OKLAHOMA CITY — After this powerful series-squaring stand Tuesday night, right when the San Antonio Spurs’ proven champions fully believed they would just do what they do, it’s fair to imagine:
For the heartfelt Durant, perhaps it’d be similar to Michael Jordan’s first in 1991, deep emotion coming out with a tearful embrace of the gold ball in a quiet pocket of the locker room.
For Westbrook, probably more like Kobe Bryant’s fifth in 2010—the Game 7 stress erupting in a primal pressure release and unapologetic roar up on the scorer’s table for all to see.
With the way the Thunder have won all six games over the Spurs this season with a Serge Ibaka who is now saying: “Every day I’m feeling better,” it’s valid to ponder if Oklahoma City can take two of these final three in the Western Conference Finals without home-court advantage—and do more after that.
Ibaka’s emotional Game 3 return from his calf injury provided a lift, yet this was different: Game 4 saw the Spurs come in and begin to cut up the Thunder just the way they expected after Tim Duncan was as mad after Game 3 as longtime Spurs observers had ever seen and Tony Parker flatly announced: “I can only repeat myself: I have to play better.”
It was Spurs 12, Thunder 4, with Oklahoma City’s Reggie Jackson having limped off with a sprained right ankle, and that feeling of control that Parker, Duncan, Manu Ginobili and Gregg Popovich know so well from all their championship runs was mushrooming.
The beauty of this particular game, though? We’re here to find out who has the championship stuff this year.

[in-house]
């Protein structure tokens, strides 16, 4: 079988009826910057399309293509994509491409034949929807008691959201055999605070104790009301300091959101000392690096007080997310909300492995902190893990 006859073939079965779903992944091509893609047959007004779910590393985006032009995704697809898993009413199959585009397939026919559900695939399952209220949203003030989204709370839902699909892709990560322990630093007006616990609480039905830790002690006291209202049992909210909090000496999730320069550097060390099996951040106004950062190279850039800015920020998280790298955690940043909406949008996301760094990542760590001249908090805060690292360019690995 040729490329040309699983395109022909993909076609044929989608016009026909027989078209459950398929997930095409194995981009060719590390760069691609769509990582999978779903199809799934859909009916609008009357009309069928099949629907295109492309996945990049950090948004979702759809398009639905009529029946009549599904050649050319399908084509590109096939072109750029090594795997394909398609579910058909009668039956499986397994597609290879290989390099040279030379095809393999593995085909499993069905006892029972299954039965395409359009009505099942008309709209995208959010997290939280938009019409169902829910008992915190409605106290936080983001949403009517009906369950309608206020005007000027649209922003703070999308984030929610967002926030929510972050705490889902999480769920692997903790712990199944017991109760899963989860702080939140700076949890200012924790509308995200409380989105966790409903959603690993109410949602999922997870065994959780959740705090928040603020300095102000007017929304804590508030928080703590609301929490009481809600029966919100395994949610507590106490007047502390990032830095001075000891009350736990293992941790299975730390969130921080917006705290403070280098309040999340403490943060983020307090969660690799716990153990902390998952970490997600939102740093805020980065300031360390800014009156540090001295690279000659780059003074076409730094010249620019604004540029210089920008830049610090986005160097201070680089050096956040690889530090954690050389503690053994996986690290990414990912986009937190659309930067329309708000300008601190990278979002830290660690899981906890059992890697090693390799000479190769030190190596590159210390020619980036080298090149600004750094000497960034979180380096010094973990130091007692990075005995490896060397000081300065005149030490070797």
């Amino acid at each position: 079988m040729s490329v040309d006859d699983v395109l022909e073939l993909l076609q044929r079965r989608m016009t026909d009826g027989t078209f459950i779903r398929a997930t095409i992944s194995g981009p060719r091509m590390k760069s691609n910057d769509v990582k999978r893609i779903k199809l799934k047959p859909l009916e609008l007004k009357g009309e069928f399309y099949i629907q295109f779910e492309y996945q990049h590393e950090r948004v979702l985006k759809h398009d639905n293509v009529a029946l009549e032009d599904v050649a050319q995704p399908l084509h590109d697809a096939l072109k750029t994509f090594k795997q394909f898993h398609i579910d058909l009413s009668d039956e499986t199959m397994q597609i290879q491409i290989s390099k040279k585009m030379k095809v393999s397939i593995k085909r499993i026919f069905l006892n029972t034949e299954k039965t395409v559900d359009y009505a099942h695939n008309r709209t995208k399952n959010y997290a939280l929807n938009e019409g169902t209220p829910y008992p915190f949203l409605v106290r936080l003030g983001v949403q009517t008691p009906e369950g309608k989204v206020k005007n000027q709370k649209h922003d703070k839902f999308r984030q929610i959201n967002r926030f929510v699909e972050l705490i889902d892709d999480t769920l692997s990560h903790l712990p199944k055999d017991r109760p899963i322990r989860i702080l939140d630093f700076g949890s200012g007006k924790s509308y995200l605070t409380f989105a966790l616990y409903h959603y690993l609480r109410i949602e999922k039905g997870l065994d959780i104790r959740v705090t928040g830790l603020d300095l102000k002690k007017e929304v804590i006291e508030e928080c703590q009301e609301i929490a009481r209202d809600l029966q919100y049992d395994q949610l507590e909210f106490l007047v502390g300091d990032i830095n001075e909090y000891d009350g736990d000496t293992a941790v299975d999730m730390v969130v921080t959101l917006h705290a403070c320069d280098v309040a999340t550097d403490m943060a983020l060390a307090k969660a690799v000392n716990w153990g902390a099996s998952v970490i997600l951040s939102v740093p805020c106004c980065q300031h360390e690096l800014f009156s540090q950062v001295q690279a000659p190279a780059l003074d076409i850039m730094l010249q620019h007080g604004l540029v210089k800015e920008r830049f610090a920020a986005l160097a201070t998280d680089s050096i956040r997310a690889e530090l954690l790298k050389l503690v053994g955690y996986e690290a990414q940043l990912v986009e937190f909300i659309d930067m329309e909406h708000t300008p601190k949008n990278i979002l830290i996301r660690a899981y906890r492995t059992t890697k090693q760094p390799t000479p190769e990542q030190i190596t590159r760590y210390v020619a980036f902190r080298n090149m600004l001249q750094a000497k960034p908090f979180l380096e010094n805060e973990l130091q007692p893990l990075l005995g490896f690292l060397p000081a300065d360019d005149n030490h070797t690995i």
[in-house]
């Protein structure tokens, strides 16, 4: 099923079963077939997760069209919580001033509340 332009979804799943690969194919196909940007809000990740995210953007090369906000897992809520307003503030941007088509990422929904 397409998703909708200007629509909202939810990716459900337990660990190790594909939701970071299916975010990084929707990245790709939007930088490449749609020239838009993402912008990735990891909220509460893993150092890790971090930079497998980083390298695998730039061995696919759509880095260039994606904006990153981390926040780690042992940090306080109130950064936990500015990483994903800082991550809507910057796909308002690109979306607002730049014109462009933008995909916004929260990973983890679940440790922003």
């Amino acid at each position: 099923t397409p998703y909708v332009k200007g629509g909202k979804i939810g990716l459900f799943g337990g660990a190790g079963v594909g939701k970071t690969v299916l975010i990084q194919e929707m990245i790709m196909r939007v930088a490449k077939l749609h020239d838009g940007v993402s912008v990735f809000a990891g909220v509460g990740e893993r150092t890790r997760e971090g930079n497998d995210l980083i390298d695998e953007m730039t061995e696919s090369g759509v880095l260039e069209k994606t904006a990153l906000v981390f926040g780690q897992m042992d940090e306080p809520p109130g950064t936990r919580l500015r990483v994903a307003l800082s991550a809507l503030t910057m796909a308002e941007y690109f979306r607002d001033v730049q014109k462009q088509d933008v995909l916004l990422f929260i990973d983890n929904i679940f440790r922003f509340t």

Winning a title isn’t everything to a man, but it will change him. It can teach him what it takes, and in the hands of the right guy it’s a precious commodity that absolutely can become future confidence and poise.
The confidence could be seen in an early second-quarter moment when Derek Fisher was very clearly telling Durant what he should be doing differently on the court. Or in a late-game moment when Fisher dared openly joke with notoriously fiery referee Joey Crawford.
The poise? That came in the game’s first timeout—with Jackson limping off, everything for the Thunder spinning out of control and even the dependable Oklahoma City crowd hushed.
Fisher, whose jersey number signifies that sixth NBA championship he is seeking, stalked in front of the Thunder bench with pursed lips and simply clapped his hands.
It wasn’t the slow clap that you see in a fictionalized moment of truth on the big screen. It wasn’t meant to be dramatic; it was basic championship poise to convey that this can still be simple and still be ours.
Both Thunder coach Scott Brooks and Durant can’t say enough about how valuable Fisher’s guidance is to this team even as he plays limited minutes. But there’s a reason why Fisher’s locker is right next to Westbrook’s.
Midway through the third quarter of Game 1 in San Antonio, right before Westbrook single-handedly jerked the game into Oklahoma City’s favor for the moment, he had walked off the bench to the scorer’s table with Fisher in his left ear the whole way.